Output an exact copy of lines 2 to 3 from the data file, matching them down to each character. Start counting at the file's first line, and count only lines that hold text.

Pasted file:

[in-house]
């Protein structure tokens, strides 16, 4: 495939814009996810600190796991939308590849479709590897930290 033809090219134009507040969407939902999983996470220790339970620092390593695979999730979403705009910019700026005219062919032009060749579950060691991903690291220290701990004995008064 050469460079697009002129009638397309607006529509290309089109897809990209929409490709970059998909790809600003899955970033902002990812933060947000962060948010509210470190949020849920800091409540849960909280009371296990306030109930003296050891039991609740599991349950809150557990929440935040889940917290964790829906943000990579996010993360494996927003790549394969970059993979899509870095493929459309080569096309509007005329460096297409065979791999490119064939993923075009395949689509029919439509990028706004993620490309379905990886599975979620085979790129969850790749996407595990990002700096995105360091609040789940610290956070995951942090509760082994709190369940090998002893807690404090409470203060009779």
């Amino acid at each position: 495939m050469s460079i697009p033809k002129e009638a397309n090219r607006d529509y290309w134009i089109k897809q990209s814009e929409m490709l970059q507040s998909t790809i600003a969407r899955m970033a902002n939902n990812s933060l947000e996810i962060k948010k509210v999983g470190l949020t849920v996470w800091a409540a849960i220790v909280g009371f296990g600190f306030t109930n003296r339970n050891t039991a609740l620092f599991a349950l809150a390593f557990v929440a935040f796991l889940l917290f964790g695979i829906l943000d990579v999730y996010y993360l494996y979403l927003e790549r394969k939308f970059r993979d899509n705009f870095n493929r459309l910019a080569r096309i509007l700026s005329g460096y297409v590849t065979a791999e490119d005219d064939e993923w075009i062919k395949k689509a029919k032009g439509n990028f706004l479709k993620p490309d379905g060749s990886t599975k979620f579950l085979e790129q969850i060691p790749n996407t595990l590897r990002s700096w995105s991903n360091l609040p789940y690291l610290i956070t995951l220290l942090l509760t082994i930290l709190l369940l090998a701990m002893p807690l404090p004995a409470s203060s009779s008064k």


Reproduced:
């Protein structure tokens, strides 16, 4: 495939814009996810600190796991939308590849479709590897930290 033809090219134009507040969407939902999983996470220790339970620092390593695979999730979403705009910019700026005219062919032009060749579950060691991903690291220290701990004995008064 050469460079697009002129009638397309607006529509290309089109897809990209929409490709970059998909790809600003899955970033902002990812933060947000962060948010509210470190949020849920800091409540849960909280009371296990306030109930003296050891039991609740599991349950809150557990929440935040889940917290964790829906943000990579996010993360494996927003790549394969970059993979899509870095493929459309080569096309509007005329460096297409065979791999490119064939993923075009395949689509029919439509990028706004993620490309379905990886599975979620085979790129969850790749996407595990990002700096995105360091609040789940610290956070995951942090509760082994709190369940090998002893807690404090409470203060009779």
């Amino acid at each position: 495939m050469s460079i697009p033809k002129e009638a397309n090219r607006d529509y290309w134009i089109k897809q990209s814009e929409m490709l970059q507040s998909t790809i600003a969407r899955m970033a902002n939902n990812s933060l947000e996810i962060k948010k509210v999983g470190l949020t849920v996470w800091a409540a849960i220790v909280g009371f296990g600190f306030t109930n003296r339970n050891t039991a609740l620092f599991a349950l809150a390593f557990v929440a935040f796991l889940l917290f964790g695979i829906l943000d990579v999730y996010y993360l494996y979403l927003e790549r394969k939308f970059r993979d899509n705009f870095n493929r459309l910019a080569r096309i509007l700026s005329g460096y297409v590849t065979a791999e490119d005219d064939e993923w075009i062919k395949k689509a029919k032009g439509n990028f706004l479709k993620p490309d379905g060749s990886t599975k979620f579950l085979e790129q969850i060691p790749n996407t595990l590897r990002s700096w995105s991903n360091l609040p789940y690291l610290i956070t995951l220290l942090l509760t082994i930290l709190l369940l090998a701990m002893p807690l404090p004995a409470s203060s009779s008064k």